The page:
In the classic 1985 movie “Back to the Future,” our intrepid hero, Doc Brown (Christopher Lloyd), attempts to send his DeLorean back in time by charging it with 1.21 gigawatts (GW) of electricity. Then, the notion of delivering a lightning bolt's worth of energy to a vehicle was science fiction. Today, it’s a technical challenge the electric vehicle (EV) industry is just beginning to overcome. While today’s megawatt (MW) charging may not enable time travel, it does have a future in electric fleet fueling.
Why do we need megawatt charging?
The core principle of DC fast charging is to minimize downtime. Current technology allows passenger vehicles to quickly charge in around 15 minutes using kilowatt (kW) level technology. Unfortunately, that won’t scale as the industry moves into medium- and heavy-duty vehicles. A long-haul truck can spend more than four hours fueling on today’s highest-power EV charging systems. The most direct solution is to increase the power capabilities of the EV and charging infrastructure from today’s 400-kW to tomorrow’s 4-MW technology, thus reducing charge dwell times for these medium- and heavy-duty vehicles by up to 90%.
OK, I’m sold. Should I demand 4-megawatt charging in my next RFP?
The simple answer is no. Over the past 40 years, the fleet and transportation industries have been improving efficiencies across the supply chain to remain competitive in a highly demanding and competitive business. As with most applications, faster is better — but only when necessary. This holds true for higher levels of fast charging. Having access to megawatt charging will be the exception and not the rule in transportation. Over-the-road trucking with EVs is not only many years away but also likely not practical given the weight restrictions of heavier EV tractors compared with their diesel or hydrogen counterparts. A commercial network of megawatt chargers is farther away still. At ChargePoint, we think the best approach is to scale into the technology as the standards and industry begin to solidify.
Is megawatt charging important to the EV industry?
Megawatt will be the future of EV charging for large commercial battery-electric vehicles (BEVs). The industry is working to develop the standards and technology to support this class of vehicle. With those new standards come opportunities to support our growing EV fleet and transportation customer base globally. The role of ChargePoint is to make electrification easy for fleets. That means advancing new technology and standards so we can give customers confidence no matter what the market brings. ChargePoint is always on the cutting edge of standards, hardware, software and support. ChargePoint customers can feel confident that, as their EV deployments grow and charging applications expand, we will always have their business in mind.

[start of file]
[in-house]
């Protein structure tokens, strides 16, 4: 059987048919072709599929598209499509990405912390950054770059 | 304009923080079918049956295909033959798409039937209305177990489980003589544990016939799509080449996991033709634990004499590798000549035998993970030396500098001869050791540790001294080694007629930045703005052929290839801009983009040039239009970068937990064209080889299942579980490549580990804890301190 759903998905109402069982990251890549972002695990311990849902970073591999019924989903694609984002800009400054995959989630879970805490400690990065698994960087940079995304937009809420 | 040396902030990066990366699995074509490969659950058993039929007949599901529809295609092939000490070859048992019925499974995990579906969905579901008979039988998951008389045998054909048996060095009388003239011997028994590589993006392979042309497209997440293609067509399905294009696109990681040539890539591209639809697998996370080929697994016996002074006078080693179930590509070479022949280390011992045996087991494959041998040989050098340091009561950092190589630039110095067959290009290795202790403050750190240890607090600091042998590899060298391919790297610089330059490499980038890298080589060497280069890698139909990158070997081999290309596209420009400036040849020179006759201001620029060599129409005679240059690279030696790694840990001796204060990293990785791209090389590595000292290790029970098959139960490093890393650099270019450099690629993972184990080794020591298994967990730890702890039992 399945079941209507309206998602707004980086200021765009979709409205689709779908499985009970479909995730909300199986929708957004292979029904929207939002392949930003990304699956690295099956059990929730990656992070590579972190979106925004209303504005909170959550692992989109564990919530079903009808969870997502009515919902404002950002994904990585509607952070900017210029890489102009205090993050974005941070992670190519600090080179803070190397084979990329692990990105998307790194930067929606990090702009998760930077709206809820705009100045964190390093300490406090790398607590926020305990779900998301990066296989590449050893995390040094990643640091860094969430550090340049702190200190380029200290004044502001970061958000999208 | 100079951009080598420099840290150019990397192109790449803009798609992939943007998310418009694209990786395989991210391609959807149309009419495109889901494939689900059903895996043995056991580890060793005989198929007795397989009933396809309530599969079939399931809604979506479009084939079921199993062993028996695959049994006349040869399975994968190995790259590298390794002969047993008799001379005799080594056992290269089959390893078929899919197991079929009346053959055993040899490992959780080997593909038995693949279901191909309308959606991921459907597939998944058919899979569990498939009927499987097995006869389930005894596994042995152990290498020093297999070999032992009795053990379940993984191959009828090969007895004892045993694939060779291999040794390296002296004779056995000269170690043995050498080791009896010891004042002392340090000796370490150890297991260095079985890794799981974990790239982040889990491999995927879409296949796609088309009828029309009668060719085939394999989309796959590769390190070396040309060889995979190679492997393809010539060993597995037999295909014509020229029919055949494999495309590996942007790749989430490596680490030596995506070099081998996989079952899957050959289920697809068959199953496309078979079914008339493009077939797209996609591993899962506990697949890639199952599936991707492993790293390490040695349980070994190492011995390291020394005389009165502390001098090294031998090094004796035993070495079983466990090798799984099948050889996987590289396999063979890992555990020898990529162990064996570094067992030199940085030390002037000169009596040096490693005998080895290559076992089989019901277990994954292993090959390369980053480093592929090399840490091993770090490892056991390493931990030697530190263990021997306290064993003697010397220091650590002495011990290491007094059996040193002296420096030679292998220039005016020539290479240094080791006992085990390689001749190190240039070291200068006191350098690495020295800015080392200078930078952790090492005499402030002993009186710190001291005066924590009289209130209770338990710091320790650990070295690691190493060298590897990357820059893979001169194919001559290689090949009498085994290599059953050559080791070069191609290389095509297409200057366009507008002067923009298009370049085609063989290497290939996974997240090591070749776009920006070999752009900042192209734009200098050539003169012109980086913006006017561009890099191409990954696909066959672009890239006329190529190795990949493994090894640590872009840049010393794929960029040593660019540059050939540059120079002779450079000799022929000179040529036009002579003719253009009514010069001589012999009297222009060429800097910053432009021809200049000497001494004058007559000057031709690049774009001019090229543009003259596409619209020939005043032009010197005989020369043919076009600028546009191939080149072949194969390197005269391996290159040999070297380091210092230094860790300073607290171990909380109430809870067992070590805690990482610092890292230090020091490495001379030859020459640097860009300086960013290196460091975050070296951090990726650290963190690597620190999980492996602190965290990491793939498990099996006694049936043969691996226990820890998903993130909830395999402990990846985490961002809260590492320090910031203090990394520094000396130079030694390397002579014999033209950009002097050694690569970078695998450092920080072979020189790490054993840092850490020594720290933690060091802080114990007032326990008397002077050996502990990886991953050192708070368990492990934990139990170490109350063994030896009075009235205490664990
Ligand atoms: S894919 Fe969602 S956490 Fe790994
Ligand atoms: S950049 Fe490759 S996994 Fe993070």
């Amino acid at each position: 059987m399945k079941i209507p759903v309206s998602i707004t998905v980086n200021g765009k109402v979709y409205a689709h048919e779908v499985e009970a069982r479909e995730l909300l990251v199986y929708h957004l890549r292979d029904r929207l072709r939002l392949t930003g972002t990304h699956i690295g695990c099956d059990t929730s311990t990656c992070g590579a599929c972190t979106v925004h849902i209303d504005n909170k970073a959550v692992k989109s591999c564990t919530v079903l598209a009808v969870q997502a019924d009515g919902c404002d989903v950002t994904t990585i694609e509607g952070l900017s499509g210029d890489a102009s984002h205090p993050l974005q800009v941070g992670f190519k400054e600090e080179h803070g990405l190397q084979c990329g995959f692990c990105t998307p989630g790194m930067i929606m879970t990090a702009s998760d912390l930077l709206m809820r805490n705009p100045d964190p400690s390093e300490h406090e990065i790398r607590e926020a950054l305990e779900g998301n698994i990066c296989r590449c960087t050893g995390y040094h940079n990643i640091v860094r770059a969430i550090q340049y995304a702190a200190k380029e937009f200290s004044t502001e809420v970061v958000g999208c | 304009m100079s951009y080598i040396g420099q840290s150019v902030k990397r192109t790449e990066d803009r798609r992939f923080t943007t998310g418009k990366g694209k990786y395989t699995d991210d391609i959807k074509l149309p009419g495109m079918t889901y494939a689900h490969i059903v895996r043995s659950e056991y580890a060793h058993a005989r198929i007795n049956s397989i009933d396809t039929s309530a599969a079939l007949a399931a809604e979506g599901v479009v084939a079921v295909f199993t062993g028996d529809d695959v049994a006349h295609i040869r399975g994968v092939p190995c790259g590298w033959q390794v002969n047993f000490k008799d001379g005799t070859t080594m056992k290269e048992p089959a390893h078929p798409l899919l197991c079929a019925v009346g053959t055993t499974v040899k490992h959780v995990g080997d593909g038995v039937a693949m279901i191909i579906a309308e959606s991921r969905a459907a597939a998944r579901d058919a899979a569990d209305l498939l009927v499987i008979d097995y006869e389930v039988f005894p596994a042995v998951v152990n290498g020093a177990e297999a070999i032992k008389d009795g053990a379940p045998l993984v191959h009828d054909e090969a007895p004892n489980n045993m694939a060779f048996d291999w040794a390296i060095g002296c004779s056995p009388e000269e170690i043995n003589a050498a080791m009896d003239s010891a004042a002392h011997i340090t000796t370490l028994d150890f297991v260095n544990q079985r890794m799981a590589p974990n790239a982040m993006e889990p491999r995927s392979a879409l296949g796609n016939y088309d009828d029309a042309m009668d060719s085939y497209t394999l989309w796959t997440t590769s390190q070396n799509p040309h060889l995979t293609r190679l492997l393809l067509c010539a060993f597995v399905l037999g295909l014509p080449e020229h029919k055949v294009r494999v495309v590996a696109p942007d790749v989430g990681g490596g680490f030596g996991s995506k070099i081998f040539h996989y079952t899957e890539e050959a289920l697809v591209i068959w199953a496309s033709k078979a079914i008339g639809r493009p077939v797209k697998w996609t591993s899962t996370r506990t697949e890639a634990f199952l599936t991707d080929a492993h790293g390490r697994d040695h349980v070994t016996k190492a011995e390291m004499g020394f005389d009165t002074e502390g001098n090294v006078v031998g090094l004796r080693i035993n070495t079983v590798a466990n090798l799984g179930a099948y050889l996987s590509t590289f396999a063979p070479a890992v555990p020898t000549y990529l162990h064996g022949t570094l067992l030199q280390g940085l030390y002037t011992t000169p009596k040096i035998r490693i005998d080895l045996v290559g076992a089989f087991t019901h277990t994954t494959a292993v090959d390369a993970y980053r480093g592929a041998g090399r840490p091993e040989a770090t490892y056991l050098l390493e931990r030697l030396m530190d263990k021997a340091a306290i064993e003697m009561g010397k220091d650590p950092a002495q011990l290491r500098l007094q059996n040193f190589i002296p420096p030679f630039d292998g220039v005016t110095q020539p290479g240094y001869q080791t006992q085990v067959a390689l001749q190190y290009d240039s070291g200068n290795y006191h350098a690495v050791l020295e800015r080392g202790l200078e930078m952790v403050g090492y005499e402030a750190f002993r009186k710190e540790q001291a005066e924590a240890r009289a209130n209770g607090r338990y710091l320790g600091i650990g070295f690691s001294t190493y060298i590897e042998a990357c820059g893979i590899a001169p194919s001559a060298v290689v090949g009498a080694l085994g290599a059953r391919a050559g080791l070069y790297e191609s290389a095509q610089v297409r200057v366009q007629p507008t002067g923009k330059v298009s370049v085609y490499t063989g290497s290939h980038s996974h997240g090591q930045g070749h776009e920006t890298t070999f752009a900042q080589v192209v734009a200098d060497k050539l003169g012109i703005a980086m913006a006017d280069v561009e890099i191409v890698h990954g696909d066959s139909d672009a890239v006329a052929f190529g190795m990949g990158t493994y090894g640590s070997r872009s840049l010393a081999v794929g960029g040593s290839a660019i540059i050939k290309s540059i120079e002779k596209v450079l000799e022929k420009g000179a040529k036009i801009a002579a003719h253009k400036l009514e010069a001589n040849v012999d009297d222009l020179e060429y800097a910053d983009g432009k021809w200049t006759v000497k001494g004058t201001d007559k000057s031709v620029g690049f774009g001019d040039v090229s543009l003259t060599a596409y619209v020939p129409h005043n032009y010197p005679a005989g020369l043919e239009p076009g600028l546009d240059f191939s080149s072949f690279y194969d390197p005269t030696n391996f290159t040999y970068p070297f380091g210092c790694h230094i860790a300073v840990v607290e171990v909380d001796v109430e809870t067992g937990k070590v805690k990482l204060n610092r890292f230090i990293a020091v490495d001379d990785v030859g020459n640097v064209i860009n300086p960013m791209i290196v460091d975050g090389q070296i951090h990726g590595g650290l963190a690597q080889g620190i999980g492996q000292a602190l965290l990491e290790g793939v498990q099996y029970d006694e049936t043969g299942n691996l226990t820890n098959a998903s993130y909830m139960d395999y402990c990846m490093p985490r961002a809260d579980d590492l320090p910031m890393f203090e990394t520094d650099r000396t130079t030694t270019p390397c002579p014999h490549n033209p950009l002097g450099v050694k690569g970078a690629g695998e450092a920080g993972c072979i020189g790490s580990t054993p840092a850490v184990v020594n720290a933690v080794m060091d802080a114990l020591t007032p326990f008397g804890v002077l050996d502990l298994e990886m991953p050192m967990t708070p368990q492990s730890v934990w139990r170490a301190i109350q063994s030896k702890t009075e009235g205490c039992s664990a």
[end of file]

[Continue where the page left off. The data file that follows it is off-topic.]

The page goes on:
If megawatt is not ready for today, then what is ChargePoint doing to prepare for it?
ChargePoint continuously strives to take the most logical approach to ensure electrification is easy for all our customers, including fleets. Across a broad range of fleet applications, we see the market continuing to expand depot (return-to-base) charging practices. The theory of more power is not only a costly decision but a very complex solution to truly realize full return on investment on the transition to electric vehicles.
ChargePoint is developing modular, scalable solutions that will allow today’s fleet operators to seamlessly expand the hardware infrastructure they install today into the megawatt charging of tomorrow. As one of the world’s largest EV fleet providers, we constantly make investments to prepare for the future. We are active members of several committees and regulatory bodies around the world and we have research grants to explore future technology.
ChargePoint is always prototyping and, one day, you can bet we’ll help bring that 1.21-gigawatt idea to life. In the meantime, we’re here to provide assurance that the hardware and software you purchase today will always be future-proofed to protect your investment tomorrow. You could call it the ChargePoint version of “back to the future.”